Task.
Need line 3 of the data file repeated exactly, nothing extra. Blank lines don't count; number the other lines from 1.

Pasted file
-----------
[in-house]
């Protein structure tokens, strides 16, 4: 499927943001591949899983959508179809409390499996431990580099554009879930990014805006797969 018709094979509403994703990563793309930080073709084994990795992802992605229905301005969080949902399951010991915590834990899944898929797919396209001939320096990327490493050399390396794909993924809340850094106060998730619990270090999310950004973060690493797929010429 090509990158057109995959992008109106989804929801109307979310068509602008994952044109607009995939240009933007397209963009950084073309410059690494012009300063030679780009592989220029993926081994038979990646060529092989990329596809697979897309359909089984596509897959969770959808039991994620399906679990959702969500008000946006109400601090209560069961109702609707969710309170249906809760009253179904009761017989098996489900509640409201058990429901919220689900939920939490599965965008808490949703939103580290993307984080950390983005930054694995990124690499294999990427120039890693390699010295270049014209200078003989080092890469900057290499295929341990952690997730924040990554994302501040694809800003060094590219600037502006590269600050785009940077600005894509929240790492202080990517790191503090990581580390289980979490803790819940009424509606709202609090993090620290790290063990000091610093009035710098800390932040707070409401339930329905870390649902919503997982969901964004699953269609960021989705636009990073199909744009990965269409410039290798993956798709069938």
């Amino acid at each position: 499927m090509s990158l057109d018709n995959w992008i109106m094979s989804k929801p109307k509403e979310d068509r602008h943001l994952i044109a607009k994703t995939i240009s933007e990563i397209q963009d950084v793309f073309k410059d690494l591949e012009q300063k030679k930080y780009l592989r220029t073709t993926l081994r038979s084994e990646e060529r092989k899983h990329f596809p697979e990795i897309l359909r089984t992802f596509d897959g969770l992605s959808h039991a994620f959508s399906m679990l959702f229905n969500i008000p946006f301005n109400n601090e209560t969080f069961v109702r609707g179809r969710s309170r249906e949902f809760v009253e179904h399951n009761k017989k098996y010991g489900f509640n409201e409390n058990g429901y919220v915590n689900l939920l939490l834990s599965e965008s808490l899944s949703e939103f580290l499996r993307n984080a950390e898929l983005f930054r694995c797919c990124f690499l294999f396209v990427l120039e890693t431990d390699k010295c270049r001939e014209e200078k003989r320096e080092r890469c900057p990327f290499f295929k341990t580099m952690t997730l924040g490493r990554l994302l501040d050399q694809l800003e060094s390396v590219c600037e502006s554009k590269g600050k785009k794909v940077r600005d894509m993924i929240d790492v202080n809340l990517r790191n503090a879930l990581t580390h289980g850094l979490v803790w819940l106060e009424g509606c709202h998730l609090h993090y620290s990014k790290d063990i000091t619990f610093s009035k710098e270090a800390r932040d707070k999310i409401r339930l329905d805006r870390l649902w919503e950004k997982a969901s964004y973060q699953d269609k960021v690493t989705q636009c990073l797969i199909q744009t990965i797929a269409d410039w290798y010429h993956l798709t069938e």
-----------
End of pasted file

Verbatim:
């Amino acid at each position: 499927m090509s990158l057109d018709n995959w992008i109106m094979s989804k929801p109307k509403e979310d068509r602008h943001l994952i044109a607009k994703t995939i240009s933007e990563i397209q963009d950084v793309f073309k410059d690494l591949e012009q300063k030679k930080y780009l592989r220029t073709t993926l081994r038979s084994e990646e060529r092989k899983h990329f596809p697979e990795i897309l359909r089984t992802f596509d897959g969770l992605s959808h039991a994620f959508s399906m679990l959702f229905n969500i008000p946006f301005n109400n601090e209560t969080f069961v109702r609707g179809r969710s309170r249906e949902f809760v009253e179904h399951n009761k017989k098996y010991g489900f509640n409201e409390n058990g429901y919220v915590n689900l939920l939490l834990s599965e965008s808490l899944s949703e939103f580290l499996r993307n984080a950390e898929l983005f930054r694995c797919c990124f690499l294999f396209v990427l120039e890693t431990d390699k010295c270049r001939e014209e200078k003989r320096e080092r890469c900057p990327f290499f295929k341990t580099m952690t997730l924040g490493r990554l994302l501040d050399q694809l800003e060094s390396v590219c600037e502006s554009k590269g600050k785009k794909v940077r600005d894509m993924i929240d790492v202080n809340l990517r790191n503090a879930l990581t580390h289980g850094l979490v803790w819940l106060e009424g509606c709202h998730l609090h993090y620290s990014k790290d063990i000091t619990f610093s009035k710098e270090a800390r932040d707070k999310i409401r339930l329905d805006r870390l649902w919503e950004k997982a969901s964004y973060q699953d269609k960021v690493t989705q636009c990073l797969i199909q744009t990965i797929a269409d410039w290798y010429h993956l798709t069938e």